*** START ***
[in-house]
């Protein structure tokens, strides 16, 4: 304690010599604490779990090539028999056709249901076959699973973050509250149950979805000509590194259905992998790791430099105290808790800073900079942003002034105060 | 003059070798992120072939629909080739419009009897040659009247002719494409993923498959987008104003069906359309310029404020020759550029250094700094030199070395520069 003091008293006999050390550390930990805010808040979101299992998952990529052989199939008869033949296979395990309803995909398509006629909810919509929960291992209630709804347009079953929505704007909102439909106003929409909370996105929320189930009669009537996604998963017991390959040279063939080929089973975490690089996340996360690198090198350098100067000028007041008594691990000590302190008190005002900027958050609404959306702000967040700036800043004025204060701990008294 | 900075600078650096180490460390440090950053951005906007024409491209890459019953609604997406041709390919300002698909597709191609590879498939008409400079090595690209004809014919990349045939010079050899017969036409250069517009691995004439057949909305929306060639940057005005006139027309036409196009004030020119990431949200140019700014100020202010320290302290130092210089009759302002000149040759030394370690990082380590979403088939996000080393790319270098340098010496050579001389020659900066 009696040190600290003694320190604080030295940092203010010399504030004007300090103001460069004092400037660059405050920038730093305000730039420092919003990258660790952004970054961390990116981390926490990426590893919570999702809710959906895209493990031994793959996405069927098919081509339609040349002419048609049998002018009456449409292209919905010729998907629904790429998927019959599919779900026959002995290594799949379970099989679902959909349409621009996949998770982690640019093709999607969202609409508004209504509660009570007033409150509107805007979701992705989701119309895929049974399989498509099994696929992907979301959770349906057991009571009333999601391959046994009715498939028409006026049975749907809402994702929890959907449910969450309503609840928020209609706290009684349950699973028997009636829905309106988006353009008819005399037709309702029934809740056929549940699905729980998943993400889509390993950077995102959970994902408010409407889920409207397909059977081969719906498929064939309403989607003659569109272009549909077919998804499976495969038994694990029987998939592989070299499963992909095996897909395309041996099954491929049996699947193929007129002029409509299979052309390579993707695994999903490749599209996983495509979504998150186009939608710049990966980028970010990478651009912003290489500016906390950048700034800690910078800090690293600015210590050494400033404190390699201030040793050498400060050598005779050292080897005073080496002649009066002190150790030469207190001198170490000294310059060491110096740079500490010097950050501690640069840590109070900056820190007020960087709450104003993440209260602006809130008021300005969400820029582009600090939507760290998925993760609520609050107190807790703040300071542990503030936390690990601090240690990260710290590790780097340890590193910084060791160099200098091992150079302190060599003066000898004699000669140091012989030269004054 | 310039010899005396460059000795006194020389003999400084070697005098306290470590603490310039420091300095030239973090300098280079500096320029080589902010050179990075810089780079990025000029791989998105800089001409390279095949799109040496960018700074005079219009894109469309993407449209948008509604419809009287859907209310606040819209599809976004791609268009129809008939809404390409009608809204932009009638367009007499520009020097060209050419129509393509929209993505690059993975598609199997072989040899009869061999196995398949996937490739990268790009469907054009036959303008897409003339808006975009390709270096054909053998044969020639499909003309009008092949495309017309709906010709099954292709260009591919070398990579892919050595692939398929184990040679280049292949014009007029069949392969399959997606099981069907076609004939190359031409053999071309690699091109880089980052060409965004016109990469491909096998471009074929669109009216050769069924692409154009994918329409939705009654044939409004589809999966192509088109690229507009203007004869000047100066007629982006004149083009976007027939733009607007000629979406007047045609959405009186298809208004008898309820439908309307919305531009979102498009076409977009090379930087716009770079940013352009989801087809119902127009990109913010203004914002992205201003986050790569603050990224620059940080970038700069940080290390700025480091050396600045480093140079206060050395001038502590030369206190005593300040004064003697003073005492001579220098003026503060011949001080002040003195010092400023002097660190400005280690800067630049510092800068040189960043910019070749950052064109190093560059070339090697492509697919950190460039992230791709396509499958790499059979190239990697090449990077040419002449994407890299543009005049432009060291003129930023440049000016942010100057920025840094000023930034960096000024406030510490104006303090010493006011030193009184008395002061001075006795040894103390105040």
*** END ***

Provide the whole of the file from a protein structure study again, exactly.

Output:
[in-house]
């Protein structure tokens, strides 16, 4: 304690010599604490779990090539028999056709249901076959699973973050509250149950979805000509590194259905992998790791430099105290808790800073900079942003002034105060 | 003059070798992120072939629909080739419009009897040659009247002719494409993923498959987008104003069906359309310029404020020759550029250094700094030199070395520069 003091008293006999050390550390930990805010808040979101299992998952990529052989199939008869033949296979395990309803995909398509006629909810919509929960291992209630709804347009079953929505704007909102439909106003929409909370996105929320189930009669009537996604998963017991390959040279063939080929089973975490690089996340996360690198090198350098100067000028007041008594691990000590302190008190005002900027958050609404959306702000967040700036800043004025204060701990008294 | 900075600078650096180490460390440090950053951005906007024409491209890459019953609604997406041709390919300002698909597709191609590879498939008409400079090595690209004809014919990349045939010079050899017969036409250069517009691995004439057949909305929306060639940057005005006139027309036409196009004030020119990431949200140019700014100020202010320290302290130092210089009759302002000149040759030394370690990082380590979403088939996000080393790319270098340098010496050579001389020659900066 009696040190600290003694320190604080030295940092203010010399504030004007300090103001460069004092400037660059405050920038730093305000730039420092919003990258660790952004970054961390990116981390926490990426590893919570999702809710959906895209493990031994793959996405069927098919081509339609040349002419048609049998002018009456449409292209919905010729998907629904790429998927019959599919779900026959002995290594799949379970099989679902959909349409621009996949998770982690640019093709999607969202609409508004209504509660009570007033409150509107805007979701992705989701119309895929049974399989498509099994696929992907979301959770349906057991009571009333999601391959046994009715498939028409006026049975749907809402994702929890959907449910969450309503609840928020209609706290009684349950699973028997009636829905309106988006353009008819005399037709309702029934809740056929549940699905729980998943993400889509390993950077995102959970994902408010409407889920409207397909059977081969719906498929064939309403989607003659569109272009549909077919998804499976495969038994694990029987998939592989070299499963992909095996897909395309041996099954491929049996699947193929007129002029409509299979052309390579993707695994999903490749599209996983495509979504998150186009939608710049990966980028970010990478651009912003290489500016906390950048700034800690910078800090690293600015210590050494400033404190390699201030040793050498400060050598005779050292080897005073080496002649009066002190150790030469207190001198170490000294310059060491110096740079500490010097950050501690640069840590109070900056820190007020960087709450104003993440209260602006809130008021300005969400820029582009600090939507760290998925993760609520609050107190807790703040300071542990503030936390690990601090240690990260710290590790780097340890590193910084060791160099200098091992150079302190060599003066000898004699000669140091012989030269004054 | 310039010899005396460059000795006194020389003999400084070697005098306290470590603490310039420091300095030239973090300098280079500096320029080589902010050179990075810089780079990025000029791989998105800089001409390279095949799109040496960018700074005079219009894109469309993407449209948008509604419809009287859907209310606040819209599809976004791609268009129809008939809404390409009608809204932009009638367009007499520009020097060209050419129509393509929209993505690059993975598609199997072989040899009869061999196995398949996937490739990268790009469907054009036959303008897409003339808006975009390709270096054909053998044969020639499909003309009008092949495309017309709906010709099954292709260009591919070398990579892919050595692939398929184990040679280049292949014009007029069949392969399959997606099981069907076609004939190359031409053999071309690699091109880089980052060409965004016109990469491909096998471009074929669109009216050769069924692409154009994918329409939705009654044939409004589809999966192509088109690229507009203007004869000047100066007629982006004149083009976007027939733009607007000629979406007047045609959405009186298809208004008898309820439908309307919305531009979102498009076409977009090379930087716009770079940013352009989801087809119902127009990109913010203004914002992205201003986050790569603050990224620059940080970038700069940080290390700025480091050396600045480093140079206060050395001038502590030369206190005593300040004064003697003073005492001579220098003026503060011949001080002040003195010092400023002097660190400005280690800067630049510092800068040189960043910019070749950052064109190093560059070339090697492509697919950190460039992230791709396509499958790499059979190239990697090449990077040419002449994407890299543009005049432009060291003129930023440049000016942010100057920025840094000023930034960096000024406030510490104006303090010493006011030193009184008395002061001075006795040894103390105040």